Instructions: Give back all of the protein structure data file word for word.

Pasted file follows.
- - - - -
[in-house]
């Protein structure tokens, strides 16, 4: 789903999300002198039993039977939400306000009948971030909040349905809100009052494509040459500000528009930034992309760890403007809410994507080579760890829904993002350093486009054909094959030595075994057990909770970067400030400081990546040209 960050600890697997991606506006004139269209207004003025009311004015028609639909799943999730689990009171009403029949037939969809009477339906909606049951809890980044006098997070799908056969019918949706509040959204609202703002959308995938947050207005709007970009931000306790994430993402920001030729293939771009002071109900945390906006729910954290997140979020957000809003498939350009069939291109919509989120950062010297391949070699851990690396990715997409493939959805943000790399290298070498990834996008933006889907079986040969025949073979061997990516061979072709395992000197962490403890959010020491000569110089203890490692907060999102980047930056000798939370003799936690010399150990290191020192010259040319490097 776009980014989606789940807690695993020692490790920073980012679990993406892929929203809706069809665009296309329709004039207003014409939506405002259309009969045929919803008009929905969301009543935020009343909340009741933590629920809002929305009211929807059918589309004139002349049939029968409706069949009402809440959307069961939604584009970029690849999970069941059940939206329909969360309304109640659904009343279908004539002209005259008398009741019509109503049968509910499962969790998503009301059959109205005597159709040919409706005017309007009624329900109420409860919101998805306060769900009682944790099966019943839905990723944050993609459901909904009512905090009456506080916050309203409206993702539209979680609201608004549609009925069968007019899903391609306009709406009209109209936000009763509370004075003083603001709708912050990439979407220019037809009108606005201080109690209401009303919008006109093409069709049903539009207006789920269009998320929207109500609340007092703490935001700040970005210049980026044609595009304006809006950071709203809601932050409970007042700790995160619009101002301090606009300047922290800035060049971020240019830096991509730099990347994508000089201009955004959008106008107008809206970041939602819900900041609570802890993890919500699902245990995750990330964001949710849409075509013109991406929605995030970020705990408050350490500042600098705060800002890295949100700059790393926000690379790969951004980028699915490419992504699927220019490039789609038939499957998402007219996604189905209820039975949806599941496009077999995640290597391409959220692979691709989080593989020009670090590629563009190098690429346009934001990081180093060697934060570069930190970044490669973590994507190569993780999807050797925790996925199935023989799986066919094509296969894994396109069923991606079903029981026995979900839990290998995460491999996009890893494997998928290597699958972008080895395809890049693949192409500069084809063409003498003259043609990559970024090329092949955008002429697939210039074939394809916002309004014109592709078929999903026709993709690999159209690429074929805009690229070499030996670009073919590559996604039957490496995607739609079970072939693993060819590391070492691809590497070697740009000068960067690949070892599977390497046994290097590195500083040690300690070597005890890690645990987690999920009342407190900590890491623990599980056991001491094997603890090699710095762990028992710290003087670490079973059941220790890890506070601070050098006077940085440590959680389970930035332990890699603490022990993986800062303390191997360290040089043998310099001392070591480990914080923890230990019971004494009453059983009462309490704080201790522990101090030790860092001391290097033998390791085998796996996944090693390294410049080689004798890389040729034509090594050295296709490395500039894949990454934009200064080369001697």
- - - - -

[in-house]
């Protein structure tokens, strides 16, 4: 789903999300002198039993039977939400306000009948971030909040349905809100009052494509040459500000528009930034992309760890403007809410994507080579760890829904993002350093486009054909094959030595075994057990909770970067400030400081990546040209 960050600890697997991606506006004139269209207004003025009311004015028609639909799943999730689990009171009403029949037939969809009477339906909606049951809890980044006098997070799908056969019918949706509040959204609202703002959308995938947050207005709007970009931000306790994430993402920001030729293939771009002071109900945390906006729910954290997140979020957000809003498939350009069939291109919509989120950062010297391949070699851990690396990715997409493939959805943000790399290298070498990834996008933006889907079986040969025949073979061997990516061979072709395992000197962490403890959010020491000569110089203890490692907060999102980047930056000798939370003799936690010399150990290191020192010259040319490097 776009980014989606789940807690695993020692490790920073980012679990993406892929929203809706069809665009296309329709004039207003014409939506405002259309009969045929919803008009929905969301009543935020009343909340009741933590629920809002929305009211929807059918589309004139002349049939029968409706069949009402809440959307069961939604584009970029690849999970069941059940939206329909969360309304109640659904009343279908004539002209005259008398009741019509109503049968509910499962969790998503009301059959109205005597159709040919409706005017309007009624329900109420409860919101998805306060769900009682944790099966019943839905990723944050993609459901909904009512905090009456506080916050309203409206993702539209979680609201608004549609009925069968007019899903391609306009709406009209109209936000009763509370004075003083603001709708912050990439979407220019037809009108606005201080109690209401009303919008006109093409069709049903539009207006789920269009998320929207109500609340007092703490935001700040970005210049980026044609595009304006809006950071709203809601932050409970007042700790995160619009101002301090606009300047922290800035060049971020240019830096991509730099990347994508000089201009955004959008106008107008809206970041939602819900900041609570802890993890919500699902245990995750990330964001949710849409075509013109991406929605995030970020705990408050350490500042600098705060800002890295949100700059790393926000690379790969951004980028699915490419992504699927220019490039789609038939499957998402007219996604189905209820039975949806599941496009077999995640290597391409959220692979691709989080593989020009670090590629563009190098690429346009934001990081180093060697934060570069930190970044490669973590994507190569993780999807050797925790996925199935023989799986066919094509296969894994396109069923991606079903029981026995979900839990290998995460491999996009890893494997998928290597699958972008080895395809890049693949192409500069084809063409003498003259043609990559970024090329092949955008002429697939210039074939394809916002309004014109592709078929999903026709993709690999159209690429074929805009690229070499030996670009073919590559996604039957490496995607739609079970072939693993060819590391070492691809590497070697740009000068960067690949070892599977390497046994290097590195500083040690300690070597005890890690645990987690999920009342407190900590890491623990599980056991001491094997603890090699710095762990028992710290003087670490079973059941220790890890506070601070050098006077940085440590959680389970930035332990890699603490022990993986800062303390191997360290040089043998310099001392070591480990914080923890230990019971004494009453059983009462309490704080201790522990101090030790860092001391290097033998390791085998796996996944090693390294410049080689004798890389040729034509090594050295296709490395500039894949990454934009200064080369001697």